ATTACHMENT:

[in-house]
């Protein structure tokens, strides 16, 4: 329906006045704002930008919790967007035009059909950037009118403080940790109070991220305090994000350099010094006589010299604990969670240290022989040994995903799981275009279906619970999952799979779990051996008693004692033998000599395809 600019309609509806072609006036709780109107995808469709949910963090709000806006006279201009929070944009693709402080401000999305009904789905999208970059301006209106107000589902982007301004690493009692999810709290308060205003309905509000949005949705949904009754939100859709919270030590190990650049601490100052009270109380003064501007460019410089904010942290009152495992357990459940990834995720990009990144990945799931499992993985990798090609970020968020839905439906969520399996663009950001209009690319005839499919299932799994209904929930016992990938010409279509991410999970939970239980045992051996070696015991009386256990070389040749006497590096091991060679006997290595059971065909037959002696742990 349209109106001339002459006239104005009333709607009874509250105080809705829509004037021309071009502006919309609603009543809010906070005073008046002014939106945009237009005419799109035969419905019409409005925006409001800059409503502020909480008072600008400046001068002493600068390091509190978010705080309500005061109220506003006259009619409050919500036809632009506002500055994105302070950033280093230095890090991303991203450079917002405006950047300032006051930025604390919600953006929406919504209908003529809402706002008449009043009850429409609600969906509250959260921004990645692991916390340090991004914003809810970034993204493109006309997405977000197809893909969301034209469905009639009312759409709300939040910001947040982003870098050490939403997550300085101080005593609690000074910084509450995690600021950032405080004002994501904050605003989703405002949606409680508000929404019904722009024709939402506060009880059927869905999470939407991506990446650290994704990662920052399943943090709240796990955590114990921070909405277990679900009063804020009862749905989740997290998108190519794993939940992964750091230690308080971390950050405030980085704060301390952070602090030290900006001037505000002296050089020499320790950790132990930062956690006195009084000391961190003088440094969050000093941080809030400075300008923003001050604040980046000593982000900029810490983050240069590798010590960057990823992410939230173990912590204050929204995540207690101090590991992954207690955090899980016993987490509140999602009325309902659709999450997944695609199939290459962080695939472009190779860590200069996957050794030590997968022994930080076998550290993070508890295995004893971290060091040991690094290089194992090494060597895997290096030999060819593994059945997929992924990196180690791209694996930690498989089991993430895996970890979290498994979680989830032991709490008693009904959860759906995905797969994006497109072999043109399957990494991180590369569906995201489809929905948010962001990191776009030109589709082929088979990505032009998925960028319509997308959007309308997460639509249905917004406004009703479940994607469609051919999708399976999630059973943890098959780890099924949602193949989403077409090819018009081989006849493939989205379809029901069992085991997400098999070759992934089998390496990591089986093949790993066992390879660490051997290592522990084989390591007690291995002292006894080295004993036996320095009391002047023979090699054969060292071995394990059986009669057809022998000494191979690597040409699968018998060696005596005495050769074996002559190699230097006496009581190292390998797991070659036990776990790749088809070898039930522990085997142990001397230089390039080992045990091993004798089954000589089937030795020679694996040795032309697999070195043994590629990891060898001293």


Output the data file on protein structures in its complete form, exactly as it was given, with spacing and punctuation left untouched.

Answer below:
[in-house]
């Protein structure tokens, strides 16, 4: 329906006045704002930008919790967007035009059909950037009118403080940790109070991220305090994000350099010094006589010299604990969670240290022989040994995903799981275009279906619970999952799979779990051996008693004692033998000599395809 600019309609509806072609006036709780109107995808469709949910963090709000806006006279201009929070944009693709402080401000999305009904789905999208970059301006209106107000589902982007301004690493009692999810709290308060205003309905509000949005949705949904009754939100859709919270030590190990650049601490100052009270109380003064501007460019410089904010942290009152495992357990459940990834995720990009990144990945799931499992993985990798090609970020968020839905439906969520399996663009950001209009690319005839499919299932799994209904929930016992990938010409279509991410999970939970239980045992051996070696015991009386256990070389040749006497590096091991060679006997290595059971065909037959002696742990 349209109106001339002459006239104005009333709607009874509250105080809705829509004037021309071009502006919309609603009543809010906070005073008046002014939106945009237009005419799109035969419905019409409005925006409001800059409503502020909480008072600008400046001068002493600068390091509190978010705080309500005061109220506003006259009619409050919500036809632009506002500055994105302070950033280093230095890090991303991203450079917002405006950047300032006051930025604390919600953006929406919504209908003529809402706002008449009043009850429409609600969906509250959260921004990645692991916390340090991004914003809810970034993204493109006309997405977000197809893909969301034209469905009639009312759409709300939040910001947040982003870098050490939403997550300085101080005593609690000074910084509450995690600021950032405080004002994501904050605003989703405002949606409680508000929404019904722009024709939402506060009880059927869905999470939407991506990446650290994704990662920052399943943090709240796990955590114990921070909405277990679900009063804020009862749905989740997290998108190519794993939940992964750091230690308080971390950050405030980085704060301390952070602090030290900006001037505000002296050089020499320790950790132990930062956690006195009084000391961190003088440094969050000093941080809030400075300008923003001050604040980046000593982000900029810490983050240069590798010590960057990823992410939230173990912590204050929204995540207690101090590991992954207690955090899980016993987490509140999602009325309902659709999450997944695609199939290459962080695939472009190779860590200069996957050794030590997968022994930080076998550290993070508890295995004893971290060091040991690094290089194992090494060597895997290096030999060819593994059945997929992924990196180690791209694996930690498989089991993430895996970890979290498994979680989830032991709490008693009904959860759906995905797969994006497109072999043109399957990494991180590369569906995201489809929905948010962001990191776009030109589709082929088979990505032009998925960028319509997308959007309308997460639509249905917004406004009703479940994607469609051919999708399976999630059973943890098959780890099924949602193949989403077409090819018009081989006849493939989205379809029901069992085991997400098999070759992934089998390496990591089986093949790993066992390879660490051997290592522990084989390591007690291995002292006894080295004993036996320095009391002047023979090699054969060292071995394990059986009669057809022998000494191979690597040409699968018998060696005596005495050769074996002559190699230097006496009581190292390998797991070659036990776990790749088809070898039930522990085997142990001397230089390039080992045990091993004798089954000589089937030795020679694996040795032309697999070195043994590629990891060898001293």